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by Alex Barclay
HarperCollins, July 2005
400 pages
ISBN: 0007195362

Buy in the UK | Buy in Canada

I suppose we should be glad that most of the book publishers aren't on a par with music publicists when it comes to eye-catching gimmicks to persuade reviewers to take a look at their product. There was a famous incident some years ago when a UK crusty band sent bars of soap to reviewers. Mind you, a similar band sent a writer a turd in a box when they disagreed with his review . . .

Alex Barclay's debut novel DARKHOUSE arrived all tied up with police scene of the crime tape. Once I'd unravelled it I found a book that turned out to be mildly diverting and that was about it. Oh, and the tape was far more intricate than the plot.

The book is mainly set in the Republic of Ireland. I like Ireland, so was looking forward to recognising places I'd been to. In point of fact, the book could have been set anywhere for the amount of local atmosphere we got. I think I was expecting Barclay to make more of the setting and village characters than she did.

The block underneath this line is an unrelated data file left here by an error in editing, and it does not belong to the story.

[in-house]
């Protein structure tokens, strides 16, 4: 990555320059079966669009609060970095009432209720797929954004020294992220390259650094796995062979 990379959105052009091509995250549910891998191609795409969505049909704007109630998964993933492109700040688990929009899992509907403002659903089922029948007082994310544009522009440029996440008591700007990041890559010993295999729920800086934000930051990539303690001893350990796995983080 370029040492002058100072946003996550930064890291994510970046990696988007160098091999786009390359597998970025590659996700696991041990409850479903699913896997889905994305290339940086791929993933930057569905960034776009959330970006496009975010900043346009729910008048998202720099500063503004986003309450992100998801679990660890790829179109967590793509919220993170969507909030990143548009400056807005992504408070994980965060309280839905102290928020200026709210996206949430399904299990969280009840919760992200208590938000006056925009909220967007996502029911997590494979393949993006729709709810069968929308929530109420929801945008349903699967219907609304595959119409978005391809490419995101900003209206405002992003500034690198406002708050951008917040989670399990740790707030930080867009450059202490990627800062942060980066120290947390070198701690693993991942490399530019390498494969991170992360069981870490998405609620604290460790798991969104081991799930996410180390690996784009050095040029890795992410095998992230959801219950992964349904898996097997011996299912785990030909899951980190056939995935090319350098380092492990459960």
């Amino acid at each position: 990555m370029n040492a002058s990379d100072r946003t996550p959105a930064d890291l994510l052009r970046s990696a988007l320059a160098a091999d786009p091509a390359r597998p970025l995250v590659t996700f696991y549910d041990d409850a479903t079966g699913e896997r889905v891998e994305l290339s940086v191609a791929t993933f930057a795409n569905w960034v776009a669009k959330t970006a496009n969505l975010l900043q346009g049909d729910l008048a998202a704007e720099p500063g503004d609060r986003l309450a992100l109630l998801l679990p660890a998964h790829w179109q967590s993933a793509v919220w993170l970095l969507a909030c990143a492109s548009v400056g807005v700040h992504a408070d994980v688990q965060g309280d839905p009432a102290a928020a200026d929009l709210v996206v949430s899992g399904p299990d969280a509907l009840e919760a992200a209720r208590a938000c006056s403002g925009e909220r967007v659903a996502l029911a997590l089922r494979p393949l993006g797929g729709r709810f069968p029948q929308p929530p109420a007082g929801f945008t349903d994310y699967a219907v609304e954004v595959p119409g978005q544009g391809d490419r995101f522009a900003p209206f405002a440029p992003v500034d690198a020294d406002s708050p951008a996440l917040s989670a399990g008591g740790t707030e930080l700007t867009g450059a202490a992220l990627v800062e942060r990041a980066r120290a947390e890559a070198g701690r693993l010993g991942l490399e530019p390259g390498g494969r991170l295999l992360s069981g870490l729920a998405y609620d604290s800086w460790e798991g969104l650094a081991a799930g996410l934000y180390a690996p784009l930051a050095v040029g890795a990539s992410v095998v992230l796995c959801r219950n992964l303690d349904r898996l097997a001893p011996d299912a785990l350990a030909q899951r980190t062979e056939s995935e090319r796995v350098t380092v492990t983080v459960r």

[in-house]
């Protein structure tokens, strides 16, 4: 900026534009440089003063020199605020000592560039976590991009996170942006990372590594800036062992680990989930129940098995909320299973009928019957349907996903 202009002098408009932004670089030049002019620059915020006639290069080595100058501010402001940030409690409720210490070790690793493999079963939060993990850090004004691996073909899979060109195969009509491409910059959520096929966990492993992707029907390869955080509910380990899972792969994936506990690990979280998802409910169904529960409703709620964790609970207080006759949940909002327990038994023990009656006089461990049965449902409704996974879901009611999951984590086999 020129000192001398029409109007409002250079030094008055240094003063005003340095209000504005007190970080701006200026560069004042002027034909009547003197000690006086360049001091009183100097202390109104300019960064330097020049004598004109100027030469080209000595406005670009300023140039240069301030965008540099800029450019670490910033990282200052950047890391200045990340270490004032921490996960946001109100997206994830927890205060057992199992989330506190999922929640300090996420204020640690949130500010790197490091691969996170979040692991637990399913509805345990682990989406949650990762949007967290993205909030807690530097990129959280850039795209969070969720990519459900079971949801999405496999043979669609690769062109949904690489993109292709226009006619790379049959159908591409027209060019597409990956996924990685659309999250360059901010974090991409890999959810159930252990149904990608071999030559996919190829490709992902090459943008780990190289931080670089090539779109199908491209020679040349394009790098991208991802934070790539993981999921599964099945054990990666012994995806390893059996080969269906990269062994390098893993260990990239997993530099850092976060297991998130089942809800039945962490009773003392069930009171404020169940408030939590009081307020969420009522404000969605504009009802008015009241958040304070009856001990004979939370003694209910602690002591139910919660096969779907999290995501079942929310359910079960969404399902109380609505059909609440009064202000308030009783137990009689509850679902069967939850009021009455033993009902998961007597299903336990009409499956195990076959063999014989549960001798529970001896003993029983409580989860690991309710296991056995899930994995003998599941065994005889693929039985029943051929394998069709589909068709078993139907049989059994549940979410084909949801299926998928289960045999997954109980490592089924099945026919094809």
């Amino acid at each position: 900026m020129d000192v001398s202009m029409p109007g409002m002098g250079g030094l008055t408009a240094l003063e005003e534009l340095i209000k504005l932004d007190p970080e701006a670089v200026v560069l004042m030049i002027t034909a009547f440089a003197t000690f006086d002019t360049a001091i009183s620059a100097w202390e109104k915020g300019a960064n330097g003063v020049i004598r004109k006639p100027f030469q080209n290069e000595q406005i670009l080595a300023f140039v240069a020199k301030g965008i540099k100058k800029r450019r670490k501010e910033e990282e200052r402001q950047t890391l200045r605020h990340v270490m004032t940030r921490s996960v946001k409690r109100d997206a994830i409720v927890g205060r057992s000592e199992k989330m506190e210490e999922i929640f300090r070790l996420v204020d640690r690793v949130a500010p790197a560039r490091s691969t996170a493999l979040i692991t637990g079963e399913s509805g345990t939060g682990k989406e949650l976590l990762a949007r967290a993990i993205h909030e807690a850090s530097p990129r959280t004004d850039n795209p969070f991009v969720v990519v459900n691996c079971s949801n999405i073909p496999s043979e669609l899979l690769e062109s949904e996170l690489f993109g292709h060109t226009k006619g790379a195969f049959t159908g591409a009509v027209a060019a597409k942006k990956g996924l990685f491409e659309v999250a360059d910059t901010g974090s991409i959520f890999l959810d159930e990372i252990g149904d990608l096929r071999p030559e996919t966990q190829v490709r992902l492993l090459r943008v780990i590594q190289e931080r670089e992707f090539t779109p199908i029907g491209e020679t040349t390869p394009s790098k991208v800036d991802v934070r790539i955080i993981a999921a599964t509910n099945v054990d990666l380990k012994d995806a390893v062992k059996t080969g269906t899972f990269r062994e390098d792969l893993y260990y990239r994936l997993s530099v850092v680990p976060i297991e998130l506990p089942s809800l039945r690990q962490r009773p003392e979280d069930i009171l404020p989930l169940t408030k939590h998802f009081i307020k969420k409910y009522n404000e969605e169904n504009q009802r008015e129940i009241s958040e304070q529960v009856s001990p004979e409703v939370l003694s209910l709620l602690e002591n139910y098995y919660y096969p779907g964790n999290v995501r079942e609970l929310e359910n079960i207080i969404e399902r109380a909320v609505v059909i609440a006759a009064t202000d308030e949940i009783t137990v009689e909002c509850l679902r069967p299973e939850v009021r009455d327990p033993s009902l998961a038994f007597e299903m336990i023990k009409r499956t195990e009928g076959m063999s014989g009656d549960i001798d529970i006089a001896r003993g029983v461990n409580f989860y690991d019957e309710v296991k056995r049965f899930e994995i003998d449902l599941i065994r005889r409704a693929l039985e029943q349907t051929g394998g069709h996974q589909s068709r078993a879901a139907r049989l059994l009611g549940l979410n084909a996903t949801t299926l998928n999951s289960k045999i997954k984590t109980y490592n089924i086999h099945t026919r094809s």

The plot is a slight diversion from the standard serial killer theme. NYPD detective Joe Lucchesi takes leave from the police when a case comes to a violent end. He moves his wife and son to the south east coast of Ireland, to a village where his wife Anna spent her childhood. But, as is the way with these things, the past comes back to haunt him, and a murder occurs far too close to home. And he discovers his family are lying to him.

The snag with DARKHOUSE is that I didn't feel a pull to any of the characters. Joe is forgettable, selfish interior designer Anna is hideous, and the teenage son Shaun apprentice hideous. There's a fairly bland cast of locals, including the archetypal good cop, bad cop.

Barclay's writing is spare and crisp, but the book lacks depth and it didn't hook me enough. Once I set it down, I wasn't rushing to pick it back up again. There's an underlying darkness to DARKHOUSE, though, that makes me think Barclay might be worth watching in future.

So it wasn't a bad book. It just wasn't all that exciting. It may be a book where your mileage may vary, as they say in internet parlance.

Reviewed by Sharon Wheeler, July 2005

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Contact: Yvonne Klein (ymk@reviewingtheevidence.com)

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